GMU George Mason University
NREIP Naval Research Enterprise Intern Program
NSWCCD Naval Surface Warfare Center Carderock Division
NURBS Non Uniform Rational B-Spline
ONR Office of Naval Research
SSF Steady Ship Flow
SWATH Small Waterplane Area Twin Hull
TriSWACH Trimaran Small Waterplane Area Center Hull
UI User Interface
UNREP Underway Replenishment

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Naval Surface Warfare Center Carderock Division


Naval Research Enterprise Intern Program
Hull Form Design and Optimization Tool Development

Abstract
George Mason Universitys (GMU) Center for Computational Fluid Dynamics (CCFD) is
working with the Naval Surface Warfare Center's (NSWC) Center for Innovation in Ship Design
(CISD) under a five year grant from the Office of Naval Research (ONR) aimed at developing
and validating hull form design and hydrodynamic optimization tools. These tools will be used
for early stage ship design and education of junior naval engineers. The categories of the tools
can be further broken down into tools for hull form generation, representation and modification,
design-oriented simple Computational Fluid Dynamic (CFD) tools, and hull form optimization
tools. This paper will discuss the further development of these tools including the implementation
and testing of a new optimization algorithm, the improvement of a rapid hull form generation
tool (HulGen), and the creation of a user interface for a SWATH resistance and powering
prediction program (SWAD). The work was performed under the 2012 Naval Research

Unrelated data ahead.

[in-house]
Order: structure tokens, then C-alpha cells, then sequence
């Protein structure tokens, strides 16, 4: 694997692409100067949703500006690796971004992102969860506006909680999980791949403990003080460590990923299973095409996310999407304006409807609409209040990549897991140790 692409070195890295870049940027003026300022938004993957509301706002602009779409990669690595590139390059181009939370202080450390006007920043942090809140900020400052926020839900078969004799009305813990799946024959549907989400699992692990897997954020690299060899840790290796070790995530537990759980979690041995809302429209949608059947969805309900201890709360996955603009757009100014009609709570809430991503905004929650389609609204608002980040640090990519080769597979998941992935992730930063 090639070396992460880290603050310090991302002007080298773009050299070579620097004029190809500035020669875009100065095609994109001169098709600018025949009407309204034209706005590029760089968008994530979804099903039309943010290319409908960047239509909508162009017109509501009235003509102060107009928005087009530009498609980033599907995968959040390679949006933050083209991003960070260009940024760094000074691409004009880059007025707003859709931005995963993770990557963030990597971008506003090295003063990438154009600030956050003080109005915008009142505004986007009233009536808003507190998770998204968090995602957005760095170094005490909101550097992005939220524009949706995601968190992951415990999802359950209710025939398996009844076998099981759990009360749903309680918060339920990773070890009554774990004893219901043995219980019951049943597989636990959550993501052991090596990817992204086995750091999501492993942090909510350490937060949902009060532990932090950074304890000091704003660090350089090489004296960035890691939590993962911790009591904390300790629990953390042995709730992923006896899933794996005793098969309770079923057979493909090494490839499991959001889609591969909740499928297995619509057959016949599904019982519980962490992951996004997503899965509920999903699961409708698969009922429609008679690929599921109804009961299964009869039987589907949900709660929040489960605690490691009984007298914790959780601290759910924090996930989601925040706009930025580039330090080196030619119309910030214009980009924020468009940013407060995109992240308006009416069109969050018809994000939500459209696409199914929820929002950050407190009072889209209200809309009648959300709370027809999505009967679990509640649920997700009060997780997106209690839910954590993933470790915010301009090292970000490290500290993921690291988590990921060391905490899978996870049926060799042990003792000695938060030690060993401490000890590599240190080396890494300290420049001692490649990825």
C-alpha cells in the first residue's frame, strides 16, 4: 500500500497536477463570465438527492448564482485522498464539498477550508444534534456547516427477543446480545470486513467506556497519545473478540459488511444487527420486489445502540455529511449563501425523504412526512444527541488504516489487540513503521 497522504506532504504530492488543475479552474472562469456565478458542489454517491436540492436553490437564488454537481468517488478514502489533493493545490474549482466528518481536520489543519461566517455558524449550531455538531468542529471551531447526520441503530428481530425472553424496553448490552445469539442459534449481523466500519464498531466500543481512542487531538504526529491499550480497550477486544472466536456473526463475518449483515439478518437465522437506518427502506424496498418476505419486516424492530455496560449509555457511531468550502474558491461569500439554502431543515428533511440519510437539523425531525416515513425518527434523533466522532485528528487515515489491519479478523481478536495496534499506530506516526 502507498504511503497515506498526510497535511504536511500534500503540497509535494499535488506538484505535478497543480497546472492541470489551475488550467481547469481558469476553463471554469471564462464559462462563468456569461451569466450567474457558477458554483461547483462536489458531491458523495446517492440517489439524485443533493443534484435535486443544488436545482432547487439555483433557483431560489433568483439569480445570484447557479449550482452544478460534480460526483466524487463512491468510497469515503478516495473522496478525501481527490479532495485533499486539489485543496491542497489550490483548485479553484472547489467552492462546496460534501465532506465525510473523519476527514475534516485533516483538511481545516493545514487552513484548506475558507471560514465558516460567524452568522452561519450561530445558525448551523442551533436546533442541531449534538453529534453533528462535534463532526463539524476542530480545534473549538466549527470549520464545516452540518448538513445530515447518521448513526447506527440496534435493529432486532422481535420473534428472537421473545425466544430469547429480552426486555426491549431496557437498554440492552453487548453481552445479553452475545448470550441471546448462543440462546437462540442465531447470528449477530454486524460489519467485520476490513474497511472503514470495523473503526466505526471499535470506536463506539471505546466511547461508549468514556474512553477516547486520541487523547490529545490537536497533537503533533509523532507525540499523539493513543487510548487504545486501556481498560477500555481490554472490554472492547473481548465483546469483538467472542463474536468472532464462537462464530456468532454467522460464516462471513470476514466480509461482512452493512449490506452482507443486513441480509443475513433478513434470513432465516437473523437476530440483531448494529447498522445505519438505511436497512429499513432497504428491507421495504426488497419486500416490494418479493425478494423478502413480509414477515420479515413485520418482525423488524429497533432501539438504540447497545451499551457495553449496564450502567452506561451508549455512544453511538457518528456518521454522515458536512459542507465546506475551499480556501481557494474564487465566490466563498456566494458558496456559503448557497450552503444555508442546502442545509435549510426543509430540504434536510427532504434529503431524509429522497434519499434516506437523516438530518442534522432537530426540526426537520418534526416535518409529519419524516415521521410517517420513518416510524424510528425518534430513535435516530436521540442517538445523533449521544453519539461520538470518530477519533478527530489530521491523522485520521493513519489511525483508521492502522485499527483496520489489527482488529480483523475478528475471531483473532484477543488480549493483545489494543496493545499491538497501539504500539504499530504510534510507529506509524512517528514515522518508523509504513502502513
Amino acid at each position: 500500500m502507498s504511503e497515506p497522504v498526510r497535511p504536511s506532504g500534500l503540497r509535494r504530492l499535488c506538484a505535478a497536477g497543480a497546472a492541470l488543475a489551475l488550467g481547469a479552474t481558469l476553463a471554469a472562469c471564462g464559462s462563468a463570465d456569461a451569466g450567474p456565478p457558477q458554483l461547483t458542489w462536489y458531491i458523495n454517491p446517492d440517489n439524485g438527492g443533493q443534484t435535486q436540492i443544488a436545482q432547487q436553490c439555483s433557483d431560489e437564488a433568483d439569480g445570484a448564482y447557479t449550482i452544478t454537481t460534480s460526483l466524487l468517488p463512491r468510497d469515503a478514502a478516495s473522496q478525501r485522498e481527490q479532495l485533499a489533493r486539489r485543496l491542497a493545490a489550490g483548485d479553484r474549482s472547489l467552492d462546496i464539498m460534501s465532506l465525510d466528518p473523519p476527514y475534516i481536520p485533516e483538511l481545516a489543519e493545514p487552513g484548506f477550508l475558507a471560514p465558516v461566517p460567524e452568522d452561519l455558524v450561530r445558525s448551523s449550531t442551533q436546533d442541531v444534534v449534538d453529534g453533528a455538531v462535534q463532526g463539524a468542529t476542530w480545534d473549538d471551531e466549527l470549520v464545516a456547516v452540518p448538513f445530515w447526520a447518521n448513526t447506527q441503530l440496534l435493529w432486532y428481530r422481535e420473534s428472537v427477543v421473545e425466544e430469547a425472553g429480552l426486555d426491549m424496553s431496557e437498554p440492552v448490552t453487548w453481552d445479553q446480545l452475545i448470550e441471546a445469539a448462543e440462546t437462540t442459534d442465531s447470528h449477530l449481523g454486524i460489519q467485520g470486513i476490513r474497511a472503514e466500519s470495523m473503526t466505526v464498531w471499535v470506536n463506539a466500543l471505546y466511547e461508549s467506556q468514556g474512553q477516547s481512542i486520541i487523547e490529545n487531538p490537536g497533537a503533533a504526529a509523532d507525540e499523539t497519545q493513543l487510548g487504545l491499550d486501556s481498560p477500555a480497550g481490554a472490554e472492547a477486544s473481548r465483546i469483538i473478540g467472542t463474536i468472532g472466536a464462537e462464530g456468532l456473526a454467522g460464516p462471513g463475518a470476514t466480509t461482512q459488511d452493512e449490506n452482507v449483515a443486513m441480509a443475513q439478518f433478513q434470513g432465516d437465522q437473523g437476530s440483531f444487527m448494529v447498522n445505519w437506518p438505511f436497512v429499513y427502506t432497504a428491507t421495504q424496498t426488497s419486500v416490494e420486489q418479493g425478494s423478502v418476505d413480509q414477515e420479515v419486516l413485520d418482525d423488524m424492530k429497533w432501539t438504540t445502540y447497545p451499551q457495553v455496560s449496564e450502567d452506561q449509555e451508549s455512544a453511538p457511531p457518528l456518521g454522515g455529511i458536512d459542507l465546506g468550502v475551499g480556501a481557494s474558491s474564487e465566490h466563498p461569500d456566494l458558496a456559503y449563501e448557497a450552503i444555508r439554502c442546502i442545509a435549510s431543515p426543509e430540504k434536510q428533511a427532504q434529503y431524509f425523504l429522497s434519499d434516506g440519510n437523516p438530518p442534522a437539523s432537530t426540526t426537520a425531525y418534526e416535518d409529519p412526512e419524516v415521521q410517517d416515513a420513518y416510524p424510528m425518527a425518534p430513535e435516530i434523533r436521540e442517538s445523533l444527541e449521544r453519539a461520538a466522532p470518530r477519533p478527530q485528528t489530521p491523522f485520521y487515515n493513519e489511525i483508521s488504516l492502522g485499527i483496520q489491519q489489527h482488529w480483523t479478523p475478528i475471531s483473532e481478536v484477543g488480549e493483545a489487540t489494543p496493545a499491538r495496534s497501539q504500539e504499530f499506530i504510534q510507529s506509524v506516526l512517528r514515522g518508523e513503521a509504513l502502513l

Enterprise Intern Program.

Introduction
Background and Objectives
Hydrodynamic design of ships involves several stages, from early-stage and preliminary design
to final design. It has become increasingly important to evaluate multiple hydrodynamic aspects
of performance simultaneously and efficiently during the early stage of the design process.
The Center for Computational Fluid Dynamics (CFD) at George Mason University has an
ongoing research project sponsored by the Office of Naval Research (ONR) on the development
of hull form design and hydrodynamic optimization tools. These tools are comprised of three
main components. One component consists of design-oriented CFD tools. The second consists of
hull form generation, representation, and modification tools. The final component consists of
optimization tools.
The 2012 Naval Research Enterprise Intern Program (NREIP) intern team was tasked with the
further development of the tools. As part of this task the team was to implement and validate an
optimization algorithm, improve a rapid hull form generation tool called HulGen, and create a
user interface for a SWATH ship total resistance and powering prediction tool, called SWAD.

Deliverables
The summer work consists of three individual sections. Each of these sections has its individual
set of associated deliverables.
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Naval Surface Warfare Center Carderock Division


Naval Research Enterprise Intern Program
Hull Form Design and Optimization Tool Development

Hull Optimization Tool Development

DE input files for analytical functions


Specified range wave drag calculation tool
Contour plotting tool
DE tool for optimizing a TriSWACH
DE optimization plotting tool
Basic user guide for contour and DE tools

Hullform Generation Tool Development

Reduction of required input parameters for HulGen

Resistance and Powering Prediction Tool Development

New user interface for SWAD


Graphic feedback and accessible output data from SWAD

Hull Optimization Tool Development


Background
One of the objectives for the summer was to create and validate a hull optimization tool using an
existing optimization algorithm. The intent of the optimization tool was to find the optimal
position for the sidehull of a TriSWACH, shown in Figure 1, to minimize the wave drag. Scilab,
open source software, was selected to create this optimization tool. This software is similar to
and has many of the same capabilities as the more widely used Matlab, which is not open source.